Missouri court overturns conviction of woman whose baby died

COLUMBIA, Mo. (AP) — A central Missouri woman who gave birth alone at home and didn't seek medical attention before her baby died should not have been convicted of involuntary manslaughter, an appeals court ruled.

The Missouri Western District Court of Appeals overturned the conviction of 43-year-old Emily Usnick on Tuesday, saying in a unanimous opinion written by Judge Gary Witt that the state didn't prove she acted recklessly or with criminal intent when her baby died in 2009, The Columbia Daily Tribune reported.

"Where even the experts were unable to determine within a reasonable degree of medical certainty a clear cause of death, we cannot say that a lay juror would be able to make a determination that this death was caused by a criminal act as opposed to natural causes," Witt wrote.

Usnick was originally charged with second-degree murder but was convicted of involuntary manslaughter in July 2017. Prosecutors argued that she was guilty because she gave birth unattended, didn't seek medical attention after the birth and put the body in a plastic bag.

An autopsy found that the baby girl had a "potentially lethal" dose of methamphetamine in her blood and liver. She died from a lack of oxygen, but the autopsy didn't specify whether the baby drowned or if methamphetamine caused her death.

The case rested on the unusual question of whether giving birth without medical care can be the basis of a crime.

"Usnick correctly argues (and the State does not contest) that there is no duty imposed on expectant mothers to have a medically attended birth, at the risk of criminal prosecution," Witt wrote.

In the statement of facts in the case, Witt wrote that Usnick was alone when her water broke and she delivered the baby into a toilet. After delivering the placenta, she told investigators, it took her several minutes to recover from the shock before she picked up the baby.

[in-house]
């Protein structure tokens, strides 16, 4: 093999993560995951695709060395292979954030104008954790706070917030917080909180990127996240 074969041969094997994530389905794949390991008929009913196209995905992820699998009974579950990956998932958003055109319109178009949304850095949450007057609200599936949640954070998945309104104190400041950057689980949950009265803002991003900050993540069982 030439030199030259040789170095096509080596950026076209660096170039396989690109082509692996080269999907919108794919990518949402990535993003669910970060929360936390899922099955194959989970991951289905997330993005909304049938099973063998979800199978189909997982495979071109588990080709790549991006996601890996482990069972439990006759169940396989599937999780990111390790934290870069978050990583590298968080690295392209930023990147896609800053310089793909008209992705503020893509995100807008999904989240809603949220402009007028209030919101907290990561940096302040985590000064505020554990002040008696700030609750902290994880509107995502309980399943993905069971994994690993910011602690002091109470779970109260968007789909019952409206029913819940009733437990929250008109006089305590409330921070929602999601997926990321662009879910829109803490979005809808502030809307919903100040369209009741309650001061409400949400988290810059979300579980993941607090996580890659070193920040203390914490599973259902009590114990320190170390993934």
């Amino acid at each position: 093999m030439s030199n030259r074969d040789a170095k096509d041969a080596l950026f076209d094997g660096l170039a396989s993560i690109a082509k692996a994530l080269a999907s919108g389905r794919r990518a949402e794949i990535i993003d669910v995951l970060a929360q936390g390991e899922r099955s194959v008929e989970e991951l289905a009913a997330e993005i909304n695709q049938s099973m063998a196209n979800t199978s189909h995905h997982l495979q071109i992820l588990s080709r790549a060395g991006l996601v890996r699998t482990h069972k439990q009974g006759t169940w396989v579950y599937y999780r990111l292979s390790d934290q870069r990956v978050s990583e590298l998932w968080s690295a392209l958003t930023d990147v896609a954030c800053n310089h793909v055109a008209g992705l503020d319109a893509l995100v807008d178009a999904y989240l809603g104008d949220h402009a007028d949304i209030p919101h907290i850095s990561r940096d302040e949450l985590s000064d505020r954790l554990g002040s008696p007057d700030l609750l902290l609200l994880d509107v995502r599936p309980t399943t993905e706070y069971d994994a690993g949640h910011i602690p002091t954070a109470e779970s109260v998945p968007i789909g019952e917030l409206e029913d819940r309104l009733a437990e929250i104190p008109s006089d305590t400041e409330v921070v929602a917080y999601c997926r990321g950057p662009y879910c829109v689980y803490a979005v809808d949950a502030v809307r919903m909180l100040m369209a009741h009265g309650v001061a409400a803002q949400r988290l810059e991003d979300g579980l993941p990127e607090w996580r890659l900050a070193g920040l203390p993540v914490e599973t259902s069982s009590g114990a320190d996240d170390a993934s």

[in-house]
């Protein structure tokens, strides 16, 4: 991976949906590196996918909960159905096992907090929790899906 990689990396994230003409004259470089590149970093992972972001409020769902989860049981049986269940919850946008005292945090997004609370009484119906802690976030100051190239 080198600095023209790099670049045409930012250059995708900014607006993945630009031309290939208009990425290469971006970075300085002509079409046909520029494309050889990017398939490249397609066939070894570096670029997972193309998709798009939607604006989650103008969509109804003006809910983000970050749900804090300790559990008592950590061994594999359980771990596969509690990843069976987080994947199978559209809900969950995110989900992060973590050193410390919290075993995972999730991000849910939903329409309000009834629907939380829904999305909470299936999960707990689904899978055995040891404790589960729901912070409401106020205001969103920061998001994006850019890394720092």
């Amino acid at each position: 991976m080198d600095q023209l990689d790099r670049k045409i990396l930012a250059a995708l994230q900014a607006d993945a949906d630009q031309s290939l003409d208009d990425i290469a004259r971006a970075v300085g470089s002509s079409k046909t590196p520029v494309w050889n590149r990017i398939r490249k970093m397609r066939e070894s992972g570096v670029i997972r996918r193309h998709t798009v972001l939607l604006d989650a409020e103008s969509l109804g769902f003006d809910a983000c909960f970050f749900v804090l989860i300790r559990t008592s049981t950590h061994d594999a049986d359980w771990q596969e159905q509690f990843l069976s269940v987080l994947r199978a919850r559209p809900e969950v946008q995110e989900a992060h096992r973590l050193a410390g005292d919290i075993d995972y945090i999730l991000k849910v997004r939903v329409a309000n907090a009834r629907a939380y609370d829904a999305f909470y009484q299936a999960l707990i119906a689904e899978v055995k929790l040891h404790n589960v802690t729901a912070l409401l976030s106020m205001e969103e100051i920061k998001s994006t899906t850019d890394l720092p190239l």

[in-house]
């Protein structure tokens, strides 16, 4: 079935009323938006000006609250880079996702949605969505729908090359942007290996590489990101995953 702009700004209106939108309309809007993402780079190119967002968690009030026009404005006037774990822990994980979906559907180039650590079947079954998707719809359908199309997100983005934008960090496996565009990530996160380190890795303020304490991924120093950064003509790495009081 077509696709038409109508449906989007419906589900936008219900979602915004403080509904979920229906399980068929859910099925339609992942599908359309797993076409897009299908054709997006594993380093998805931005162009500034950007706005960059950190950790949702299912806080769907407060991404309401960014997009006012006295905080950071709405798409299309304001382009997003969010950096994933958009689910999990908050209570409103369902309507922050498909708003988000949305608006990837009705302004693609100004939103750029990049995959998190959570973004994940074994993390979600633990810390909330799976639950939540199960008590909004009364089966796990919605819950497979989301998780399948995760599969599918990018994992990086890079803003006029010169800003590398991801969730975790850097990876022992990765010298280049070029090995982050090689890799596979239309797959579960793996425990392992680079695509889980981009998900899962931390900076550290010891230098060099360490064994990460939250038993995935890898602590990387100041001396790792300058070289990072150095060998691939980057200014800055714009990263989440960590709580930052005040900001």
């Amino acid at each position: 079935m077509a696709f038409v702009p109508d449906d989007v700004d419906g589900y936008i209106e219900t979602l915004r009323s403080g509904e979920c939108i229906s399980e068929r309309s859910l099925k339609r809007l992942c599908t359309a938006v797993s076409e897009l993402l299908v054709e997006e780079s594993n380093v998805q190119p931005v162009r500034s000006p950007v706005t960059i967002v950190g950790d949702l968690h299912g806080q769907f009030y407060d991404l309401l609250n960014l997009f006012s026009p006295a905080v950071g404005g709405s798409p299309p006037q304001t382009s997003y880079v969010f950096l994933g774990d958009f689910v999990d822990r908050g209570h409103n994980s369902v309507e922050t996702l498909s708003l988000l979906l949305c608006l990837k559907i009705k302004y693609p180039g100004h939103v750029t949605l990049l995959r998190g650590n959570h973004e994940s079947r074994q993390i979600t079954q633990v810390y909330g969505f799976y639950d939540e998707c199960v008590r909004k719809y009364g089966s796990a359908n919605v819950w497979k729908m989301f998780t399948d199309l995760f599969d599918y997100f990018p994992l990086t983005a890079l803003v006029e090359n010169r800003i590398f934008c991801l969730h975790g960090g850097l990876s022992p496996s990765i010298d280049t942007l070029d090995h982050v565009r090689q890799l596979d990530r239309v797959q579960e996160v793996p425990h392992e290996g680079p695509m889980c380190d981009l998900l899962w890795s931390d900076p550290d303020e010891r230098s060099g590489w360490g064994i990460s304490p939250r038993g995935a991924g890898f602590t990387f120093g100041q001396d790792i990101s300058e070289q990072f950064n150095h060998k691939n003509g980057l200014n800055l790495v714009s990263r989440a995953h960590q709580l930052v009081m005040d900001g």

Usnick said in a statement to investigators that she "was so scared" because the baby wasn't moving or breathing. She eventually put the baby's body in a plastic bag and put it in the car trunk. Although an autopsy concluded the baby was alive when it was born, prosecutors did not argue that Usnick had drowned the child.

The baby's body was found when officers conducted a drug raid at Usnick's home in St. Elizabeth. Investigators found large amounts of methamphetamine in the house and Usnick admitted that she had smoked methamphetamine and marijuana the night before giving birth.

Witt wrote that Usnick said she didn't seek medical attention because her car was broken down, she didn't have minutes on her cellphone to call for help and, even if she had minutes, cell service was inconsistent at the house.

Prosecutors presented evidence at trial that Usnick sent text messages the evening of the birth and an ambulance substation was three-quarters of a mile away.

Phillip Zeeck, one of Usnick's attorneys, said in an email to the newspaper Tuesday that the defense argument in its court briefs was its statement on the case.

"Emily's unattended birth was not recklessness; it was beyond her control," the brief states. "She did not choose to go into labor when no one else was home. This argument effectively criminalizes having an unattended birth."

Usnick was sentenced to five years in prison for the involuntary manslaughter conviction and a concurrent five-year sentence for drug possession. She didn't appeal her drug conviction and is still in prison.

The state Attorney General's Office, which handled the appeal, did not immediately respond to a request for comment.

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Information from: Columbia Daily Tribune, http://www.columbiatribune.com